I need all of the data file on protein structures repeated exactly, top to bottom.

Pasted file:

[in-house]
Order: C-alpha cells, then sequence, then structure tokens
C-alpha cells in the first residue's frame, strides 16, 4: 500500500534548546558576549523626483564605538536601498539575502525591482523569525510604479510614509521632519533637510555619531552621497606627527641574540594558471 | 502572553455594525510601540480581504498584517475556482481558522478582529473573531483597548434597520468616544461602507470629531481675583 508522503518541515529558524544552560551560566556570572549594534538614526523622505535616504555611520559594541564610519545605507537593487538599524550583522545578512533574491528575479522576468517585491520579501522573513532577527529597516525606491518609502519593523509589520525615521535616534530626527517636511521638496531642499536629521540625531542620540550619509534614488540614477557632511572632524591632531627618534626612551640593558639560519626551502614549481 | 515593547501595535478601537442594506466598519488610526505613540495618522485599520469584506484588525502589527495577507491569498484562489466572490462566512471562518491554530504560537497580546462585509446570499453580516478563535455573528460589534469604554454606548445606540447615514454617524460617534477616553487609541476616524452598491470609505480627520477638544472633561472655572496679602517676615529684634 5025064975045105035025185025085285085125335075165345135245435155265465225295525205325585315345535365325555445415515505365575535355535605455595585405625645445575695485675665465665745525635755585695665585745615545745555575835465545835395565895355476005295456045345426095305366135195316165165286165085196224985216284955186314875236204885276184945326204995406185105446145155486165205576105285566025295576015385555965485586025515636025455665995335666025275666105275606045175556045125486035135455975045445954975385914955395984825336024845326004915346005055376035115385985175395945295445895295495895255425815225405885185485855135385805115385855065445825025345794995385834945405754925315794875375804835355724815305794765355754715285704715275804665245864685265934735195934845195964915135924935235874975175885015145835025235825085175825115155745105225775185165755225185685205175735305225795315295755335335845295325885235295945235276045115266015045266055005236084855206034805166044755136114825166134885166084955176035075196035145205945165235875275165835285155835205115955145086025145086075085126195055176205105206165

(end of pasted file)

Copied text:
[in-house]
Order: C-alpha cells, then sequence, then structure tokens
C-alpha cells in the first residue's frame, strides 16, 4: 500500500534548546558576549523626483564605538536601498539575502525591482523569525510604479510614509521632519533637510555619531552621497606627527641574540594558471 | 502572553455594525510601540480581504498584517475556482481558522478582529473573531483597548434597520468616544461602507470629531481675583 508522503518541515529558524544552560551560566556570572549594534538614526523622505535616504555611520559594541564610519545605507537593487538599524550583522545578512533574491528575479522576468517585491520579501522573513532577527529597516525606491518609502519593523509589520525615521535616534530626527517636511521638496531642499536629521540625531542620540550619509534614488540614477557632511572632524591632531627618534626612551640593558639560519626551502614549481 | 515593547501595535478601537442594506466598519488610526505613540495618522485599520469584506484588525502589527495577507491569498484562489466572490462566512471562518491554530504560537497580546462585509446570499453580516478563535455573528460589534469604554454606548445606540447615514454617524460617534477616553487609541476616524452598491470609505480627520477638544472633561472655572496679602517676615529684634 5025064975045105035025185025085285085125335075165345135245435155265465225295525205325585315345535365325555445415515505365575535355535605455595585405625645445575695485675665465665745525635755585695665585745615545745555575835465545835395565895355476005295456045345426095305366135195316165165286165085196224985216284955186314875236204885276184945326204995406185105446145155486165205576105285566025295576015385555965485586025515636025455665995335666025275666105275606045175556045125486035135455975045445954975385914955395984825336024845326004915346005055376035115385985175395945295445895295495895255425815225405885185485855135385805115385855065445825025345794995385834945405754925315794875375804835355724815305794765355754715285704715275804665245864685265934735195934845195964915135924935235874975175885015145835025235825085175825115155745105225775185165755225185685205175735305225795315295755335335845295325885235295945235276045115266015045266055005236084855206034805166044755136114825166134885166084955176035075196035145205945165235875275165835285155835205115955145086025145086075085126195055176205105206165